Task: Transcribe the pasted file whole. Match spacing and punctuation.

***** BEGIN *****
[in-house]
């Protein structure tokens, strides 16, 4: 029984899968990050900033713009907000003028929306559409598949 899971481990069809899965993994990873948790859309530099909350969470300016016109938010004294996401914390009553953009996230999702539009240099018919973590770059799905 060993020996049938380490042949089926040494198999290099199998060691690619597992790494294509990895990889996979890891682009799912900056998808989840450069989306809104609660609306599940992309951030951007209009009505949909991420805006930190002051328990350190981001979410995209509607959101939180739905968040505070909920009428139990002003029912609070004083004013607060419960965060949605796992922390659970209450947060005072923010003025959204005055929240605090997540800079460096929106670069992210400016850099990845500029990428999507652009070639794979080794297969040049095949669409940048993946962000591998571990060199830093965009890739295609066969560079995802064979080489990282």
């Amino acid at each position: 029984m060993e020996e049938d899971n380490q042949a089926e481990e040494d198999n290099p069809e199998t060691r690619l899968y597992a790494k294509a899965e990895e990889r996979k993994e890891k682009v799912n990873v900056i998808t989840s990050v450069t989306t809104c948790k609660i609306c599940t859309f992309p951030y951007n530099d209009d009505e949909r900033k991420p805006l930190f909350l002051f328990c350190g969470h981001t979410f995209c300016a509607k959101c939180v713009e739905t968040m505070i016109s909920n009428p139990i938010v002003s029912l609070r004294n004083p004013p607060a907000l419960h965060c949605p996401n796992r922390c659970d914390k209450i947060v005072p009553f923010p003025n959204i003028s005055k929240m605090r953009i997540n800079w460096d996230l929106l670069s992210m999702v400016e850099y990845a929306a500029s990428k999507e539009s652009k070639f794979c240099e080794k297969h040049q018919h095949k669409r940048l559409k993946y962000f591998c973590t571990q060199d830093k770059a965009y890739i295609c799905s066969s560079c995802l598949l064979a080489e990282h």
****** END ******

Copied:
[in-house]
């Protein structure tokens, strides 16, 4: 029984899968990050900033713009907000003028929306559409598949 899971481990069809899965993994990873948790859309530099909350969470300016016109938010004294996401914390009553953009996230999702539009240099018919973590770059799905 060993020996049938380490042949089926040494198999290099199998060691690619597992790494294509990895990889996979890891682009799912900056998808989840450069989306809104609660609306599940992309951030951007209009009505949909991420805006930190002051328990350190981001979410995209509607959101939180739905968040505070909920009428139990002003029912609070004083004013607060419960965060949605796992922390659970209450947060005072923010003025959204005055929240605090997540800079460096929106670069992210400016850099990845500029990428999507652009070639794979080794297969040049095949669409940048993946962000591998571990060199830093965009890739295609066969560079995802064979080489990282």
């Amino acid at each position: 029984m060993e020996e049938d899971n380490q042949a089926e481990e040494d198999n290099p069809e199998t060691r690619l899968y597992a790494k294509a899965e990895e990889r996979k993994e890891k682009v799912n990873v900056i998808t989840s990050v450069t989306t809104c948790k609660i609306c599940t859309f992309p951030y951007n530099d209009d009505e949909r900033k991420p805006l930190f909350l002051f328990c350190g969470h981001t979410f995209c300016a509607k959101c939180v713009e739905t968040m505070i016109s909920n009428p139990i938010v002003s029912l609070r004294n004083p004013p607060a907000l419960h965060c949605p996401n796992r922390c659970d914390k209450i947060v005072p009553f923010p003025n959204i003028s005055k929240m605090r953009i997540n800079w460096d996230l929106l670069s992210m999702v400016e850099y990845a929306a500029s990428k999507e539009s652009k070639f794979c240099e080794k297969h040049q018919h095949k669409r940048l559409k993946y962000f591998c973590t571990q060199d830093k770059a965009y890739i295609c799905s066969s560079c995802l598949l064979a080489e990282h």